webcomics Archives - Robot 6 @ Comic Book Resources
One of my favorite times of the year is here: the announcement of the nominees for the Will Eisner Comic Industry Awards. I love poring over each category to look for surprises, seeing books I never heard of or never got a chance to read. I guess when you get right down to it, I love getting to celebrate awesome comics.
It seems that with each year, the Eisners get better at reflecting the comics art form and industry at that moment. The judges not only hit the fan favorites and critical darlings, but also unexpected choices and hidden gems that truly benefit from this kind of recognition. It’s where quality instead of sales rule, as it should be for an award recognizing the very best of the industry.
Digital comics | In today’s Amazon-acquires-comiXology article, Rachel Edidin deflates much of the hype, and the panic, surrounding the deal, pointing out that comics distribution is already a monopoly, large corporations already run the comics market, and comics have been available on Kindle all along: “Is the concern [...] a distribution monopoly? If so, the direct market is in no position to criticize: over the last 15 years, Diamond Comics Distributors has consumed almost all independent print distribution in comics, and dictates practices and policy to retailers and publishers alike. The idea that print comics are somehow more independent than their digital cousins — or a scrappy underdog fighting the good fight against evil corporate profiteers — is frankly ridiculous.” [Wired]
Awards | Michael Cavna talks with Kevin Siers of the Charlotte Observer about winning the Pulitzer Prize in cartooning. [Comic Riffs]
The mission statement for Stripped!, a documentary by Dave Kellett (Sheldon) and Frederick Schroeder, is about forging a common history between webcomics and newspaper funnies. Not comic books, interestingly. I suppose that makes sense, as the most popular webcomics (xkcd, The Oatmeal and Penny Arcade) most closely resemble the four-panel forebears. It’s starting to become standard practice, by the way, to refer these sort of webcomics as “gag-a-day” or “short-form.”
Still, it’s a delight to explore this oft-neglected corner in the world of sequential art. The days of the celebrity cartoonists like Milton Caniff and Al Capp are long past, as depicted in archival footage where they were treated as major celebrities on early TV shows. However, the list of interviewees for Stripped! are still recognizable industry titans: Lynn Johnston. Jeff Smith. Greg Evans. Jim Davis. Mort Walker. Cathy Guisewite, who hilariously has the letters “AACK” hanging in her home. And one name that brings the directors to the point of fanboy glee, Bill Watterson … the first time he’s allowed his voice to be recorded. (Charles Schulz may no longer be with us, but his influential presence looms over the entire documentary.) It’s wonderful seeing the faces of the creators behind so many iconic characters. They gather here to reminisce, sharing crude doodles drawn as a child, their cherished influences, and the highs and lows of working under the syndicate system.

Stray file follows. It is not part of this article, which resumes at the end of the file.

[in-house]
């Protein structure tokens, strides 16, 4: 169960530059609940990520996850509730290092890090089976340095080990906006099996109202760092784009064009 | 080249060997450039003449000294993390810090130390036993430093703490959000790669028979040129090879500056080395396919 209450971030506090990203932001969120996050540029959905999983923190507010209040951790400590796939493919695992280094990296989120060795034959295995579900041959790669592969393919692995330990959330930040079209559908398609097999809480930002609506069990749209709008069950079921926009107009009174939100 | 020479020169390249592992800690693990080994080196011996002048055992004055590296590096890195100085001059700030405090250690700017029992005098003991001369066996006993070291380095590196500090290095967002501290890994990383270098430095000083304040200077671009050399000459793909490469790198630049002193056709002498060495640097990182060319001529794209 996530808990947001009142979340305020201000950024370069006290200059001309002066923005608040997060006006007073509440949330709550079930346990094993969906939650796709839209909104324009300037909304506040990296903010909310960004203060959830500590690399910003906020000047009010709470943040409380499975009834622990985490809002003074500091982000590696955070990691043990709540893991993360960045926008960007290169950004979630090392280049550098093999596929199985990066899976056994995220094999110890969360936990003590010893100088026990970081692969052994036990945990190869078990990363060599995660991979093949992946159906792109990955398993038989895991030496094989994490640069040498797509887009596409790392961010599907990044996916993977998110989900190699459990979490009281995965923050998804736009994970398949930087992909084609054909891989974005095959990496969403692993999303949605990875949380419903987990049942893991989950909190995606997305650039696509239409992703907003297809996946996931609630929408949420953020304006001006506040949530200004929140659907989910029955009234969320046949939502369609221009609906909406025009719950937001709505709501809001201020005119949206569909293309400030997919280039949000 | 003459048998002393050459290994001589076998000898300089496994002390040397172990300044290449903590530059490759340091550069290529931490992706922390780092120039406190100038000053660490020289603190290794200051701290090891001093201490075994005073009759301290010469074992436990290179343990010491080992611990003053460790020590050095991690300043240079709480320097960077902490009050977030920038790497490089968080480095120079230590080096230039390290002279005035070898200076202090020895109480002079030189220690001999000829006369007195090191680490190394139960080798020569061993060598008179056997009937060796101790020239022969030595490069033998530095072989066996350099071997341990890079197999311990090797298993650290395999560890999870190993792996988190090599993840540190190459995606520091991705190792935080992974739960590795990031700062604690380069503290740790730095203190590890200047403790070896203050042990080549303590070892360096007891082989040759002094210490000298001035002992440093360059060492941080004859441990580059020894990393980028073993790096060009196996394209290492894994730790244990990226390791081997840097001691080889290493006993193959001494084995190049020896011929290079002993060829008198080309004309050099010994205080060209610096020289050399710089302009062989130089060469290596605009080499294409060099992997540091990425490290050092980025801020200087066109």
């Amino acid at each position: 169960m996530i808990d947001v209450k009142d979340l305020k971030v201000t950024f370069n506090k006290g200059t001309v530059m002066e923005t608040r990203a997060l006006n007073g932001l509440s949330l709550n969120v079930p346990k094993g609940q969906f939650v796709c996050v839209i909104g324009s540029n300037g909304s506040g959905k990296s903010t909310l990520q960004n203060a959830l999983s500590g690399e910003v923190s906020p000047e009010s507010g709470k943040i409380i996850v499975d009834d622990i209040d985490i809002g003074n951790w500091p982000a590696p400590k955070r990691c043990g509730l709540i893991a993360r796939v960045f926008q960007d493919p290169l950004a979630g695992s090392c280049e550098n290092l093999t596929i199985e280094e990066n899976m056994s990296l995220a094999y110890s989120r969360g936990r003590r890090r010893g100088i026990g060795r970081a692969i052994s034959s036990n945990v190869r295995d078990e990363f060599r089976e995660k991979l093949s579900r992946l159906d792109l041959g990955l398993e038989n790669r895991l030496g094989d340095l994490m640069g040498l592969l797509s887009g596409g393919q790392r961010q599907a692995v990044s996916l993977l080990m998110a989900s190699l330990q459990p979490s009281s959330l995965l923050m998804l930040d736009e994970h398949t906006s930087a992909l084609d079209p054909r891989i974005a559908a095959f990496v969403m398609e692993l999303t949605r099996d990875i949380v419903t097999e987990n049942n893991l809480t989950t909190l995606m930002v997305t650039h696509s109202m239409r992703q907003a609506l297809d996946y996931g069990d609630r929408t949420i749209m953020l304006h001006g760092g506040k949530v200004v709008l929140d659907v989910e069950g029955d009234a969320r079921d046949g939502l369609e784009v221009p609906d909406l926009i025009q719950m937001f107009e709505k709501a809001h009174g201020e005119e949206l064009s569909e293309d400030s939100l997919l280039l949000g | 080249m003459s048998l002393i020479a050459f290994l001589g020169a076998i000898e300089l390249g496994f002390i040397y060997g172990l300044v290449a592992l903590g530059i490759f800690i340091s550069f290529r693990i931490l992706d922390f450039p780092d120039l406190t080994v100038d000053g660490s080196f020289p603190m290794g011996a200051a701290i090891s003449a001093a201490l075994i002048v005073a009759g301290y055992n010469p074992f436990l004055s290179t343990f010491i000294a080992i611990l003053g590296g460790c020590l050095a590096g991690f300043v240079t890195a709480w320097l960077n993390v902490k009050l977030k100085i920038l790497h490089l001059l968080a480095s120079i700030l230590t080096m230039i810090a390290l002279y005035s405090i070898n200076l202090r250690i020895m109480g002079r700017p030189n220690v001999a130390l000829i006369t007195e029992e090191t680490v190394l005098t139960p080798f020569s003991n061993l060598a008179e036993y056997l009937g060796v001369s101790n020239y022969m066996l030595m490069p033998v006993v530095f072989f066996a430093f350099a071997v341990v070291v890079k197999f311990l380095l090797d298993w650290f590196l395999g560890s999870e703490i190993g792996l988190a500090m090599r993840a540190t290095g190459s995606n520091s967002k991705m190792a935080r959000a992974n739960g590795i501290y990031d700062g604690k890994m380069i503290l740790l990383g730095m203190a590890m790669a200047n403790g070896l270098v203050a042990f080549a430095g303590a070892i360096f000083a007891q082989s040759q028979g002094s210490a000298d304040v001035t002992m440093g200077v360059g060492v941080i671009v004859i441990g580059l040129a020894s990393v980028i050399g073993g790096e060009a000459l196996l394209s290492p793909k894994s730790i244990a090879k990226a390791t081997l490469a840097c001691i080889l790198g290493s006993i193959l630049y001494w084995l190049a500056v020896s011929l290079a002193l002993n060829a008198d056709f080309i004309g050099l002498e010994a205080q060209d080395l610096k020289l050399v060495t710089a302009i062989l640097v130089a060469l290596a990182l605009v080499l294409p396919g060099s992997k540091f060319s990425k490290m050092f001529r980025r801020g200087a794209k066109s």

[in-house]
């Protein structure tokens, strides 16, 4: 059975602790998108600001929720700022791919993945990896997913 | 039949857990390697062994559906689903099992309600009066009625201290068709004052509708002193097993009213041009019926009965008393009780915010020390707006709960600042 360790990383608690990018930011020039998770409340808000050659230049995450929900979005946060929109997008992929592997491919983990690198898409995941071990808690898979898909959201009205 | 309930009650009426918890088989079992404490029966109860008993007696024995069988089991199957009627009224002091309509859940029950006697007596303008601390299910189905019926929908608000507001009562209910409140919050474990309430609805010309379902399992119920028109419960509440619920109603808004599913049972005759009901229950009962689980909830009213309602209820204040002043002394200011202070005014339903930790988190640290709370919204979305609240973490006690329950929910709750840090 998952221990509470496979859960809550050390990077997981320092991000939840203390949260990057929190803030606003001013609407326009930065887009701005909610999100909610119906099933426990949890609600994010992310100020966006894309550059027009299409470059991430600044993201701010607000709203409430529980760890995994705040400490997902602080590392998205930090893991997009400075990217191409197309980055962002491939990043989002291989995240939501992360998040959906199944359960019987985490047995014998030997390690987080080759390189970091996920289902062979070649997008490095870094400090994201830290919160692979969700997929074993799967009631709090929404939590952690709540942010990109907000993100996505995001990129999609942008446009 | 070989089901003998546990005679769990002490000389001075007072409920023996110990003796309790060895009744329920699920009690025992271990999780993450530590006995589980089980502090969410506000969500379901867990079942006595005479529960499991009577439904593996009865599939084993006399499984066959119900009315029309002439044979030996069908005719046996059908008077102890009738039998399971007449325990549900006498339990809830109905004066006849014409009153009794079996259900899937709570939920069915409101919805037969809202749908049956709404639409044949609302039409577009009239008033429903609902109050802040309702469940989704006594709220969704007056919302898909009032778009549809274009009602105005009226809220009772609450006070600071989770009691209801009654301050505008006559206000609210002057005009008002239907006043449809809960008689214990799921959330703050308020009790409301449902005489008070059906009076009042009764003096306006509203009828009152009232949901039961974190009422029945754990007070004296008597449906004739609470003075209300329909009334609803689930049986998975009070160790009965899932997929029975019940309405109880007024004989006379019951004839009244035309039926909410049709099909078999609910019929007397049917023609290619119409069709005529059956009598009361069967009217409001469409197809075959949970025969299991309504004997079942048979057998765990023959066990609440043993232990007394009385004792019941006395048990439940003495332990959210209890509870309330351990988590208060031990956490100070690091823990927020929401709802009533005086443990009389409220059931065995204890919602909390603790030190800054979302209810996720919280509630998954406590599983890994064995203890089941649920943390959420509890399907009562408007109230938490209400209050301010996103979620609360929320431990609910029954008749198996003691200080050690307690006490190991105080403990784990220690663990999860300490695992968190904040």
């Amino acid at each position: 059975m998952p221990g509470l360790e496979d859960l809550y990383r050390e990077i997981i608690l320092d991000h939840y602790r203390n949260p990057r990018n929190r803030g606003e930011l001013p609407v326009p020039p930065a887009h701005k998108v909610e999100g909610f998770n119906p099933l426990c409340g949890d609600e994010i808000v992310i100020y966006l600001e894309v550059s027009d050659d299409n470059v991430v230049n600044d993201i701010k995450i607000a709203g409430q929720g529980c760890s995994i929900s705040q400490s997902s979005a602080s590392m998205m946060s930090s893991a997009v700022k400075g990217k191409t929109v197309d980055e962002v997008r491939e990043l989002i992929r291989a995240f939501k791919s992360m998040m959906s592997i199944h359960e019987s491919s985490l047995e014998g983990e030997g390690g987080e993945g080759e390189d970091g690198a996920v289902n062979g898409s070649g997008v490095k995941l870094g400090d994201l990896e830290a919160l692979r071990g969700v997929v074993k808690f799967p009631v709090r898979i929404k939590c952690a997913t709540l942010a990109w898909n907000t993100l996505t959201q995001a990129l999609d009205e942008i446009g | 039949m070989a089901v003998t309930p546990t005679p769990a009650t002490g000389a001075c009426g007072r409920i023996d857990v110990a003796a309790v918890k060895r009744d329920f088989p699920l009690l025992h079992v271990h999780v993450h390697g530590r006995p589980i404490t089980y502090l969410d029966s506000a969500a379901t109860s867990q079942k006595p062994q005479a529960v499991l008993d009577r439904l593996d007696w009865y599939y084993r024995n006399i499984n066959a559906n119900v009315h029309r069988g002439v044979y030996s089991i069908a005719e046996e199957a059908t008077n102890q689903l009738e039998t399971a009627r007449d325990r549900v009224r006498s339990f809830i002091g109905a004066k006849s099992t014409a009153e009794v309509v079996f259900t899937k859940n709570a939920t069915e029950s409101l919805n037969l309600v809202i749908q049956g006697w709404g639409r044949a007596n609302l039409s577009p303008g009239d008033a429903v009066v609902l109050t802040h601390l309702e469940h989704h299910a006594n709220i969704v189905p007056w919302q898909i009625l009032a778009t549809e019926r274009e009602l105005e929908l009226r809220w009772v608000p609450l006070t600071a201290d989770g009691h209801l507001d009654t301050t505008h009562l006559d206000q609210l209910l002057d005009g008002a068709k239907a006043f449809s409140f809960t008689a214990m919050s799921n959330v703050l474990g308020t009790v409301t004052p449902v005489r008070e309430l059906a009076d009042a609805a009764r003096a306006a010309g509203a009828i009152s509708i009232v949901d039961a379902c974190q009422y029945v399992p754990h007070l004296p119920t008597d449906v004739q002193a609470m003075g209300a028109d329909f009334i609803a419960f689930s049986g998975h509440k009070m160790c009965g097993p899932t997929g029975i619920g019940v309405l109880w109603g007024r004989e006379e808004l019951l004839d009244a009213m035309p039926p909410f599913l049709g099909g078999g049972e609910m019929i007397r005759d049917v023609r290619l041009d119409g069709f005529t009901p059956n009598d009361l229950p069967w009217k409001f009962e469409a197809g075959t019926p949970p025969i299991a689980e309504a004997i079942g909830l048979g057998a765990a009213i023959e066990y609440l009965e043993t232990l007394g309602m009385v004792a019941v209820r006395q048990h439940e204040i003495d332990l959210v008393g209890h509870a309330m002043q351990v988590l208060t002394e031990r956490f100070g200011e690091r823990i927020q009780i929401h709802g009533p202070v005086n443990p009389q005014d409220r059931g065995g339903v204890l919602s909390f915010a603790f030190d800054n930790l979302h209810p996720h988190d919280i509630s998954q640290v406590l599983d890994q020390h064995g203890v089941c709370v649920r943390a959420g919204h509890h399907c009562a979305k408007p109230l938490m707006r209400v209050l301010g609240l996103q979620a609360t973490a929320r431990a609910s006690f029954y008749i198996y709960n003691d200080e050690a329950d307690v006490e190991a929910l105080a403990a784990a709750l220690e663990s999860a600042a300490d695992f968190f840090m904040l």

You’ve seen them, I’ve seen them.
The last time was at Pacific Place during Emerald City Comicon, where I spotted someone with a handmade plushie of a puppet. In Portland, I saw them at a place that sold fried elephant ears. For the most part, they wear what look to be orange-striped carrots on their heads, and they’re responsible for the upswing in sales of light-gray makeup.
If you ever wondered who they were, they’re the Homestuck fans, followers of a webcomic of such sheer immensity that it has, without irony, been compared to Ulysses … by none other than PBS. There’s a difference, however: I have actually read all of Homestuck. With Ulysses, I pretty much stalled 63 pages in to Chapter 1. It’s hard to relate to bored white dudes lamenting about Ireland and whatnot. On the other hand, it’s pretty easy to relate to video-game gags.
Political Cartoons | Facebook has removed an article from the Revolution News Facebook page, issued a warning to the owners of the page, and banned one admin for 12 hours, apparently because the article included a cartoon by Carlos Latuff that “violated community standards.” The cartoon shows Death pulling a skeleton from the grave; the skeleton has a swastika on its skull and is wrapped in a Greek flag, a reference to recent neo-Nazi activities in Greece. [CBLDF]